The class will be broken up into several small groups. Each group will be given a different set of lyrics.* Do a quick poll to see who has heard of the song before. If someone in the group knows the song, start off by asking that person what they think the song is about. Then, have one member of your group read the lyrics out loud.
Discuss the overall meaning of the song. What is the song about? How do you know? Consider the manifest content as well as the possible underlying meaning of the lyrics. Who is the song about? What are the dominant beliefs or values being promoted in the song? If you have heard of the song before, were your assumptions about what the song was about met? If not, why?
Evaluate the song more specifically for race, ethnicity, gender, sexuality, social class and religion. What does the song teach us about these social relations? What stereotypes are presented in the song? Do the lyrics reinforce stereotypes or challenge them? How do you know? Connect the song to a concept, ideology or theory that has been discussed in this book.
Next, think about who is singing the song. What do you know about the musician (i.e. gender, race, age)? What genre of music does this song come out of (e.g. country, hip hop, pop, folk, jazz)? Who do you think is the target audience of this song? (You may use your computers or Smartphones to look up this information if you have never heard of the artist before.) How might the meaning of the song change if the status of the musician changed? For example, what if a song by a male artist was now song by a female artist? Or what if a song with provocative lyrics was now song by a Christian gospel band? What if the intended audience changed? Would the song receive the same appeal if the audience were children or the elderly? People living in Iran or out in the Maasai Mara of Kenya?
After class, individually or with members of your group, look up the music video associated with this song. What is your general reaction to hearing the song and seeing the video? How do the visuals relate to the lyrics? Does the video change the meaning of the song or present any new or different stereotypes that contradict the original message of the lyrics? Explain.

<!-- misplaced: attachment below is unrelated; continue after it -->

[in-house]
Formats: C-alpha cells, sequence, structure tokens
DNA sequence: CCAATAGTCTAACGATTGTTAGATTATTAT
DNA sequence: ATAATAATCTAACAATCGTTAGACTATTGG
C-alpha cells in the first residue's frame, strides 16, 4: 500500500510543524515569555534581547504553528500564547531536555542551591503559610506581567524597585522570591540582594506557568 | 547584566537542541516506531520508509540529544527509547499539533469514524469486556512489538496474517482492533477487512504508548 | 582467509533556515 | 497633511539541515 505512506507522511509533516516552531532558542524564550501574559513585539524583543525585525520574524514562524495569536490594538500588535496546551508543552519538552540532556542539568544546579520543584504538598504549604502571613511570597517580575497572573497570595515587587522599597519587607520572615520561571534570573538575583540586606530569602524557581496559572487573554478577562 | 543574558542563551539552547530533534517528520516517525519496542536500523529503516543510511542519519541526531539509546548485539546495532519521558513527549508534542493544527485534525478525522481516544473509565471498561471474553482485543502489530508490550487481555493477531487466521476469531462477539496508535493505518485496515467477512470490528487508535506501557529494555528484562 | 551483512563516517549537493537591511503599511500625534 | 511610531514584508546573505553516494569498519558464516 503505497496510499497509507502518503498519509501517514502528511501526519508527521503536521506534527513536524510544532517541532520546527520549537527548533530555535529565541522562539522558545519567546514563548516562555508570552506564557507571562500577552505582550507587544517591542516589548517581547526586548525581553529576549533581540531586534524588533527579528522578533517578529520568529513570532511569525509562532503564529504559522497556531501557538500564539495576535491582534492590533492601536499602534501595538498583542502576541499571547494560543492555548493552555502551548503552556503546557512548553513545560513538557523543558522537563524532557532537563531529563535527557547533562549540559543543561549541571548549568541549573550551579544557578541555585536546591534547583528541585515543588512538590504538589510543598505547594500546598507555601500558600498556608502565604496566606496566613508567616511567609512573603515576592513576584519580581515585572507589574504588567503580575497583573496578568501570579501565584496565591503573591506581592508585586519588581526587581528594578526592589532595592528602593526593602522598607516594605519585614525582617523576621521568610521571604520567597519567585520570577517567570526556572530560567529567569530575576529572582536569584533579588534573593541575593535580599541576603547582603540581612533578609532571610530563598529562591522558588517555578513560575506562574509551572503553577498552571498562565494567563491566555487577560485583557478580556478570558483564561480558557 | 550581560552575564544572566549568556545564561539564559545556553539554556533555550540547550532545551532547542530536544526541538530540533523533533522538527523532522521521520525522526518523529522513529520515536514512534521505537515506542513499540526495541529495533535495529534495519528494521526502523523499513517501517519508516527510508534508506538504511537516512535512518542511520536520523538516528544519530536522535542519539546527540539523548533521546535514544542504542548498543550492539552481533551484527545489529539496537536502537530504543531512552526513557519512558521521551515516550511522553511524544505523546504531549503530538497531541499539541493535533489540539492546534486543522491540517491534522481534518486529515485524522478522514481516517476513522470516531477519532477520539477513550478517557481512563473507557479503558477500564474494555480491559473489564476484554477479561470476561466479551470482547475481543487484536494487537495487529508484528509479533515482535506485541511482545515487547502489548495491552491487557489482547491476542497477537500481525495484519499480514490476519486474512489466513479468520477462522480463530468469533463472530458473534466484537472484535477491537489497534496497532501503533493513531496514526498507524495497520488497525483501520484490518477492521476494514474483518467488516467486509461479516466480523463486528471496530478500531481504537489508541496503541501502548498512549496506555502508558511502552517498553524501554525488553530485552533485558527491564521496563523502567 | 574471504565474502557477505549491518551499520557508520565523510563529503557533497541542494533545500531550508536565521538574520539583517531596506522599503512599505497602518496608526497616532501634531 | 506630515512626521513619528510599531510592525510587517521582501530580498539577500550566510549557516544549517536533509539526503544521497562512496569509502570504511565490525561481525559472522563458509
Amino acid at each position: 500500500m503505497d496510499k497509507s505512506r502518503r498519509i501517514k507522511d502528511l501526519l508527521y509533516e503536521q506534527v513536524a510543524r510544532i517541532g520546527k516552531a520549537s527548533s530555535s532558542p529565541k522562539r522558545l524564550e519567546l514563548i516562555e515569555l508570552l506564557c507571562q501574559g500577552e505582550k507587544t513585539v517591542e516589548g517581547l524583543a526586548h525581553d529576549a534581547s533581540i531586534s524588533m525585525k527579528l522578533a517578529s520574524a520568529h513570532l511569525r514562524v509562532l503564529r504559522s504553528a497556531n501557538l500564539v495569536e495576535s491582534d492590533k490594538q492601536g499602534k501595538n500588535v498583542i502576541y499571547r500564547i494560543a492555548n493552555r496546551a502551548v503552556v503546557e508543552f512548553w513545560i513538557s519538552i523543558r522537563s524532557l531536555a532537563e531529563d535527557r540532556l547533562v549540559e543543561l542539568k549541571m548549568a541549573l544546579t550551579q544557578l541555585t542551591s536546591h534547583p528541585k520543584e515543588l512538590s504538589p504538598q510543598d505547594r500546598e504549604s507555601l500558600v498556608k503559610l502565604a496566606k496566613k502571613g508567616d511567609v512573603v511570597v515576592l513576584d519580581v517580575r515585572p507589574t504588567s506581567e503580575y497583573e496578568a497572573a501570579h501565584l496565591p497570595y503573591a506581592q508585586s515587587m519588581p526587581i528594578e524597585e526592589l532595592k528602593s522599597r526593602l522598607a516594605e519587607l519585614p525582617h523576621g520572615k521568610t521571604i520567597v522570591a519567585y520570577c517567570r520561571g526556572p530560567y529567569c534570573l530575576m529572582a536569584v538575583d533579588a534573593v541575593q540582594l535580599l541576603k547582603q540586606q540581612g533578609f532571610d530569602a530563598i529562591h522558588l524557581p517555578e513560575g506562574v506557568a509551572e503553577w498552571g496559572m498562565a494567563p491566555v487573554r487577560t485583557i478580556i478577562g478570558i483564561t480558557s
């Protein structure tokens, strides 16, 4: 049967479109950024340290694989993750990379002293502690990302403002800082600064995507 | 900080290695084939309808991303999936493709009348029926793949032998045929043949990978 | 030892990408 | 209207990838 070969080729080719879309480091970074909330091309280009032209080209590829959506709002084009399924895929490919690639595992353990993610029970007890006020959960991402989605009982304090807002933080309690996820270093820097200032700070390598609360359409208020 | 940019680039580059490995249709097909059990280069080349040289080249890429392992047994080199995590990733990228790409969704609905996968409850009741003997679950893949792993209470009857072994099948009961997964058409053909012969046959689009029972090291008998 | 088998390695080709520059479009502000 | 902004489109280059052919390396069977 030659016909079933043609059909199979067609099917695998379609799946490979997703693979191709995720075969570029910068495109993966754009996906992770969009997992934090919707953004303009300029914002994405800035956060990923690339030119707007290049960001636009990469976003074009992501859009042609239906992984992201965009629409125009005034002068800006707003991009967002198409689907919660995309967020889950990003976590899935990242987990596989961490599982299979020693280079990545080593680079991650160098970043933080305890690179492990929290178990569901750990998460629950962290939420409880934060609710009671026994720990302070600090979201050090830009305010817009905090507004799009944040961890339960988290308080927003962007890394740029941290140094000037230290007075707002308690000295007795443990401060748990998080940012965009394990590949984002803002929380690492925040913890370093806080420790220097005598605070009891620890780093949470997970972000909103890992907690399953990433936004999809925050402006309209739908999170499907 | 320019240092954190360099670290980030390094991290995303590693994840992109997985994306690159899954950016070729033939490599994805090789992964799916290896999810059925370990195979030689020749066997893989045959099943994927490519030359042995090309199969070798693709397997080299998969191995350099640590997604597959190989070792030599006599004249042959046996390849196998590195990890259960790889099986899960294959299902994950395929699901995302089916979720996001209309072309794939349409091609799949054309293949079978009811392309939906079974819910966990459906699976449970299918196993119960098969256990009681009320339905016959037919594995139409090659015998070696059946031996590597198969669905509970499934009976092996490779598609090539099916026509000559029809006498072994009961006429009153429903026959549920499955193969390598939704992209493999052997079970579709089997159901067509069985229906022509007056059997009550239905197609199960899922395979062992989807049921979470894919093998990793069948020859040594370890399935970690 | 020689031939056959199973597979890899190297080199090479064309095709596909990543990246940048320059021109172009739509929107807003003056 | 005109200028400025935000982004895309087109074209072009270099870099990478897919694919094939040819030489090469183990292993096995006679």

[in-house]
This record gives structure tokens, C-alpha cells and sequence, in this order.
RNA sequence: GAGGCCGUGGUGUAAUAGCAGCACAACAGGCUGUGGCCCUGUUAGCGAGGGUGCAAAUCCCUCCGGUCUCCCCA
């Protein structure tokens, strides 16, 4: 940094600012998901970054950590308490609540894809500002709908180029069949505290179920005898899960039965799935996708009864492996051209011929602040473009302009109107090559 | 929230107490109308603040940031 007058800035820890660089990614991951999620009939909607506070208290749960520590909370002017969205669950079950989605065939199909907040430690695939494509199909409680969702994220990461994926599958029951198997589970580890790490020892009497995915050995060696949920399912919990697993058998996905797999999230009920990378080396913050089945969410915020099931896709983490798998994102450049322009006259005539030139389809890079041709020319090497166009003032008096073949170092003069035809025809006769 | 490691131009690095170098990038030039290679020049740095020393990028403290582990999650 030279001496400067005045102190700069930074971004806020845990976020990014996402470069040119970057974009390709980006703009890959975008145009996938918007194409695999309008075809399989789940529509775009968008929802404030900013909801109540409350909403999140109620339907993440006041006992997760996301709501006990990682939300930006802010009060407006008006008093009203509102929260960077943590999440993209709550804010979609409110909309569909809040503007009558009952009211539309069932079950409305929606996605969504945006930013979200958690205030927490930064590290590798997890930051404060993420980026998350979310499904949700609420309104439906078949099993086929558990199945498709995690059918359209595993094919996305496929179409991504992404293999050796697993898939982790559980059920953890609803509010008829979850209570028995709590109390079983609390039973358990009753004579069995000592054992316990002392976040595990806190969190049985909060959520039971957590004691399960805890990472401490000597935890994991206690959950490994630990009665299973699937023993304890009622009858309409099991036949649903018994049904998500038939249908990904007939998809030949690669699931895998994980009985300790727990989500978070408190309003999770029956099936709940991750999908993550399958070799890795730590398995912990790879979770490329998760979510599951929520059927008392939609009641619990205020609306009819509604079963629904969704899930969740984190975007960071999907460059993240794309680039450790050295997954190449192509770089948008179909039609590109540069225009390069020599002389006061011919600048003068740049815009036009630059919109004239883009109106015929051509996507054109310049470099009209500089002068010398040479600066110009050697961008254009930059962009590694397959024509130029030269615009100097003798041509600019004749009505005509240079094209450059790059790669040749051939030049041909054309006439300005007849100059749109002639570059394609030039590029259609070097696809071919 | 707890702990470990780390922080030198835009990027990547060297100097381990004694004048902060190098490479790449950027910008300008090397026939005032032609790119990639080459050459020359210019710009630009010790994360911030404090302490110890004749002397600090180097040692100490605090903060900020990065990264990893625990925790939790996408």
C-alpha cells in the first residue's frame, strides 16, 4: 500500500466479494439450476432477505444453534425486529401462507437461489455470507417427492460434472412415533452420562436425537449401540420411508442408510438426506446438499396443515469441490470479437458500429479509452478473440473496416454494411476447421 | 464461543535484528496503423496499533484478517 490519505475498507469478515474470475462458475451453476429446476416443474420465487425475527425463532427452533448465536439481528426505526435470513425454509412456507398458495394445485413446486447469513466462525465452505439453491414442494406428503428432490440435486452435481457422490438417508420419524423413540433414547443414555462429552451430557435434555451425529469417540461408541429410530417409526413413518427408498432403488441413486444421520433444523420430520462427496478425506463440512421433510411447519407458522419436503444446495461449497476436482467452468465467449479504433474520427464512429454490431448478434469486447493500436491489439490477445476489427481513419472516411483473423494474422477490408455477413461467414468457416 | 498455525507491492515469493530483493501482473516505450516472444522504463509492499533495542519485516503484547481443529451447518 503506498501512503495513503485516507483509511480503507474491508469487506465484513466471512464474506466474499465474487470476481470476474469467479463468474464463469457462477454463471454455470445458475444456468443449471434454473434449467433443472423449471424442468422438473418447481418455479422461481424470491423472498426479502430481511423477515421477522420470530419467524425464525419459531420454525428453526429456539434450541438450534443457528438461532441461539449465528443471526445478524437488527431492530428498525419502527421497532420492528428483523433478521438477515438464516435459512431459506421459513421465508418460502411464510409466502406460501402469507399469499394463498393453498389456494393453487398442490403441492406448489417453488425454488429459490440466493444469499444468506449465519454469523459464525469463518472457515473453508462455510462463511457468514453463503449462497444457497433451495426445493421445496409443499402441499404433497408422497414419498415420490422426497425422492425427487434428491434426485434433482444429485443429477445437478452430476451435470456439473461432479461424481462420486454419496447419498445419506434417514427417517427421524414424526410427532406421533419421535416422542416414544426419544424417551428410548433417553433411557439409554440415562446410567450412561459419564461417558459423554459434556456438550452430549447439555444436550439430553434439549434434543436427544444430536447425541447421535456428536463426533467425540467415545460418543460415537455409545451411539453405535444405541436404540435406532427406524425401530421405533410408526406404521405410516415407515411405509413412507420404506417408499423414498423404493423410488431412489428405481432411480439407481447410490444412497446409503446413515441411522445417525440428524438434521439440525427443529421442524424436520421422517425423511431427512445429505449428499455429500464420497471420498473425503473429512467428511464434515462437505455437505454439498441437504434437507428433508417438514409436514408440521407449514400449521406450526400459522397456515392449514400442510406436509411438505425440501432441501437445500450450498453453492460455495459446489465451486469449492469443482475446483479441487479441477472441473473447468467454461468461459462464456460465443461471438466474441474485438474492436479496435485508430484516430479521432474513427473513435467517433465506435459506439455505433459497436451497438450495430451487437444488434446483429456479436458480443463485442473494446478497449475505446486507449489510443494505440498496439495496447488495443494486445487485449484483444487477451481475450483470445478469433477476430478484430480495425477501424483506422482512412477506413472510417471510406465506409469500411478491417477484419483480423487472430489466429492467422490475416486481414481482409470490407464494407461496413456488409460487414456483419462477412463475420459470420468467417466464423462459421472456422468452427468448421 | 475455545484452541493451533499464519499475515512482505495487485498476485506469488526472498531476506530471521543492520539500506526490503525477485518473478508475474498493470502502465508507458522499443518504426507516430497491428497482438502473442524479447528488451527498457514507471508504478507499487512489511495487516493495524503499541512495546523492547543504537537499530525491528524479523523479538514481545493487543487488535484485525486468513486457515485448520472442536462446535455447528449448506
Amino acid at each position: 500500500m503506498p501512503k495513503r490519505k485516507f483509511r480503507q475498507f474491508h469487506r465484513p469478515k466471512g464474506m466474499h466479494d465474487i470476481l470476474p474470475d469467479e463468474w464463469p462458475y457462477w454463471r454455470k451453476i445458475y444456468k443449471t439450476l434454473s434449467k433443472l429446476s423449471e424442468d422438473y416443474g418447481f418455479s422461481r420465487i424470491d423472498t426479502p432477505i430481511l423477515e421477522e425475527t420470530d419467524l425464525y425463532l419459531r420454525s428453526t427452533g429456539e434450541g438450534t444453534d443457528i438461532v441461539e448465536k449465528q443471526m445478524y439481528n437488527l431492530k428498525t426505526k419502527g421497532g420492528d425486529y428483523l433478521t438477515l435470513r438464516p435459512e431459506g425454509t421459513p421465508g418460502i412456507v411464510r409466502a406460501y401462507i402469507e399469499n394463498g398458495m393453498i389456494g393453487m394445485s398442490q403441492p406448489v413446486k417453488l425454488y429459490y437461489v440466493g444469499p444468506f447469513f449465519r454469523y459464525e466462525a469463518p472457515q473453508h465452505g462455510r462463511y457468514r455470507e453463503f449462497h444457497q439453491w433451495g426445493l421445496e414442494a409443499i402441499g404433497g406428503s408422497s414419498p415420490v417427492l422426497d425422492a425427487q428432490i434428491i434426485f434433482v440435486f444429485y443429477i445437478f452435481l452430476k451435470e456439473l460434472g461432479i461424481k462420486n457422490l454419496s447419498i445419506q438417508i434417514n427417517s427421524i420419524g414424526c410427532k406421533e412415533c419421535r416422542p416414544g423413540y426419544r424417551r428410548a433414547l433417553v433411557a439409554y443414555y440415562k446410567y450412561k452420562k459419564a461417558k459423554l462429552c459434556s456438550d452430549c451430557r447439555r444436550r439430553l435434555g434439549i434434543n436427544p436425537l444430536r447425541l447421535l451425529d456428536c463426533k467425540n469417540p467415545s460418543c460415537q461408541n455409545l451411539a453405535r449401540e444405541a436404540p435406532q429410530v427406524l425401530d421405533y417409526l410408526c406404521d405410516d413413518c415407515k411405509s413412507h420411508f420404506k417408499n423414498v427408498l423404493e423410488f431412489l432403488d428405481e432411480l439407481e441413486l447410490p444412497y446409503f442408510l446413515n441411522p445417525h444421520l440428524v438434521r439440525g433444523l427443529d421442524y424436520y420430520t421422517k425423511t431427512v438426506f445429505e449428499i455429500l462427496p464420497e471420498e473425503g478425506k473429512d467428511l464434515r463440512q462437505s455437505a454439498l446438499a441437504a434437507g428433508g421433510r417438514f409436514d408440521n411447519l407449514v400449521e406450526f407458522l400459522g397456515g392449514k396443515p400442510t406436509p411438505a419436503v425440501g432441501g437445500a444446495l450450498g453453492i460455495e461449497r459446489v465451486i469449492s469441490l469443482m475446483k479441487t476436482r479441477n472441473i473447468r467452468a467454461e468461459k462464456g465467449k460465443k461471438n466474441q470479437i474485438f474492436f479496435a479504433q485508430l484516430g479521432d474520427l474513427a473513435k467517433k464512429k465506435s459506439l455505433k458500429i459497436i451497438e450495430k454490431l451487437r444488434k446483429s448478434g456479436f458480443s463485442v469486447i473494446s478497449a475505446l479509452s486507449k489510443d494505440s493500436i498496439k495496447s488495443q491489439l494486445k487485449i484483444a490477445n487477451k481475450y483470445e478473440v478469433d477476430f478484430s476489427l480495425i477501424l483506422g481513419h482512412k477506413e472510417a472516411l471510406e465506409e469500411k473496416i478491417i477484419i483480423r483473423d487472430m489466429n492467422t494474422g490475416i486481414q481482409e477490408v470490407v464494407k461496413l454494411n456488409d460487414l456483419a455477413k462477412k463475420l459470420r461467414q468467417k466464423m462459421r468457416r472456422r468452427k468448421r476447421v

In the next class, be prepared to share what you found with the rest of the class. After each group is done presenting about their song, discuss the similarities or patterns that these songs share, as well as what makes them different.
Now here is the more difficult part of the assignment—pick your favorite song and go through this assignment again. Think critically about the lyrics and the meaning of the song. Consider the manifest and latent ideologies that are being promoted. Consider whether or not stereotypes are being challenged or promoted. Watch the video. What does this add to the meaning of the song? Does critically analyzing the song change anything for you? Why or why not?
Each group, or the instructor, may select the song to be analyzed. There are many websites that post lyrics of song, so getting the lyrics to a song is generally quite easy. A good way to pick song lyrics is to go with what is currently popular. You can find a recent list of Billboard Top Songs, look at ITunes top songs of the week, see what songs and musicians have recently won music awards, or even go to YouTube for popular music. The goal would be to just find a couple of songs that deal directly or indirectly with race, ethnicity, class or gender. You could also poll the class about their favorite songs and use them as a starting point. Websites like Sociology Source (http://sociologysource.squarespace.com) also provide great examples of songs that relate to sociological concepts and topics.
ASSIGNMENT 3: Gender, Sexuality and Bullying
Millions of children each year will be the victims of bullying. The documentary Bully provides a human face to this problem through an examination of five youth and their families.* As you view the film, pay particular attention to the role that gender, femininity and masculinity, and sexuality play in the lives of these young people. Consider what solutions might address this epidemic.